Sirius Minerals has cancelled a $500m bond sale to finance its polyhalite mine in North Yorkshire, citing economic conditions and uncertainty around Brexit. Can the UK’s biggest mining project be saved? We talk to Humphrey Knight, potash analyst at business intelligence firm CRU.
Could the UK’s most ambitious mining project really be over before production has even begun? Sirius Minerals has spent the past three years drumming up interest in its £4bn Woodsmith project under the North York Moors National Park.
The firm is building two mile-deep shafts to access what it claims is the world’s largest and highest-grade deposit of polyhalite, a naturally occurring mineral containing potassium, magnesium, calcium and sulphur that can be processed into fertiliser.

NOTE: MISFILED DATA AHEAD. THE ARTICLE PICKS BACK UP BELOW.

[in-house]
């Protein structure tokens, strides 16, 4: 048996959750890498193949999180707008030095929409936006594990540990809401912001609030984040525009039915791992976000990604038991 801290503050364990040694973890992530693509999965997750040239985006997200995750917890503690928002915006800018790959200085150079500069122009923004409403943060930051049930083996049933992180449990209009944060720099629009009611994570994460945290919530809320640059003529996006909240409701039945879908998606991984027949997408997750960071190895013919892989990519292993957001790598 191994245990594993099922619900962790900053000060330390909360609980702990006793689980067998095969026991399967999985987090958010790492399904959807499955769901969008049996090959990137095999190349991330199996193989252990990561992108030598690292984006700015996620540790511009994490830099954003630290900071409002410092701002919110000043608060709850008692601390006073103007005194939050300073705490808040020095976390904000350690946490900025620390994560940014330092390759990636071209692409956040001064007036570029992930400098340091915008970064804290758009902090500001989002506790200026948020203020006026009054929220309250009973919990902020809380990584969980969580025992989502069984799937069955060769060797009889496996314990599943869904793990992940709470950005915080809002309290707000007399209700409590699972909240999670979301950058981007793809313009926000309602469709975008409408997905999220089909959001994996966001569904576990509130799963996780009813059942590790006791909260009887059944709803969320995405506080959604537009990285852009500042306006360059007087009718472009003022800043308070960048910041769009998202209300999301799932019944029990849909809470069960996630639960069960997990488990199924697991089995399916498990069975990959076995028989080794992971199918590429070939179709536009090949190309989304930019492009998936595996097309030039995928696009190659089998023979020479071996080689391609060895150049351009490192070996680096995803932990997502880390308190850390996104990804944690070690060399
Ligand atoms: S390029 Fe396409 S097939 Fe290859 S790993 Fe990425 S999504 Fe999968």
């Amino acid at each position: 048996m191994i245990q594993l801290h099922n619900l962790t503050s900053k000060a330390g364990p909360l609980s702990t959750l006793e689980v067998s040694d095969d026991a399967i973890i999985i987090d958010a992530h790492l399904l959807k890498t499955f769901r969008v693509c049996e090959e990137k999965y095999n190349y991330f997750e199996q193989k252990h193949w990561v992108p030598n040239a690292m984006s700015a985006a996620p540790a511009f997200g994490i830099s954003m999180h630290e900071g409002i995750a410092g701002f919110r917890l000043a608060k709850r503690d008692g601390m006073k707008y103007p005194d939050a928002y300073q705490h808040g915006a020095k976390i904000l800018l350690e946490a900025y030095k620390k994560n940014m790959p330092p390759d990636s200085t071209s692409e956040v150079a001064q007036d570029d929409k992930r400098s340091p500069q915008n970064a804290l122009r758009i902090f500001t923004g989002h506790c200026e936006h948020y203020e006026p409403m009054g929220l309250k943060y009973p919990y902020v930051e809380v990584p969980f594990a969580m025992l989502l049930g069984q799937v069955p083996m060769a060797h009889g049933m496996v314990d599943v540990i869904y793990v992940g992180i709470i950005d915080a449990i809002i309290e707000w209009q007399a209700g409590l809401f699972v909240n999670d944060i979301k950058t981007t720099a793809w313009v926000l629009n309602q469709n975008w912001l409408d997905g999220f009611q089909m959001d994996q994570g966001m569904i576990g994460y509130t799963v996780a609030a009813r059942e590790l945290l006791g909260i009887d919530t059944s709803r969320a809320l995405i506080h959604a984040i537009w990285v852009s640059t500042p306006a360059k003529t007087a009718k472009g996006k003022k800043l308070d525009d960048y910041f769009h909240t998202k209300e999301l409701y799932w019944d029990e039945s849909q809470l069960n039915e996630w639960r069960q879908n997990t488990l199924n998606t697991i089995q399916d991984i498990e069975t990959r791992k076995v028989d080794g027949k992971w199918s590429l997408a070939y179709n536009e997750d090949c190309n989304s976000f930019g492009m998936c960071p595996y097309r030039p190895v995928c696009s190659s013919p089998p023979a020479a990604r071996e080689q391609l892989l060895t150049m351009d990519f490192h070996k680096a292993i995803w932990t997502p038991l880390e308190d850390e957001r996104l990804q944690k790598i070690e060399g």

Sirius is also constructing a 23-mile-long tunnel to house a conveyor belt to transport chipped pieces of rock to a port on Teesside, where it will be crushed and processed into fine granules for farmers to spread on crops. At first, all seemed well. Sirius’ share price hit a 44p high in 2016 after 85,000 retail investors ploughed their savings into the project in the hope it would create 1,000 permanent jobs.
Sirius announced it had entered into talks with the Infrastructure and Projects Authority, part of HM Treasury, about providing funding. Polyhalite production from Woodsmith was pencilled in for 2021.
For the rest of this article: https://www.mining-technology.com/features/get-sirius-can-the-uks-biggest-mining-project-be-saved/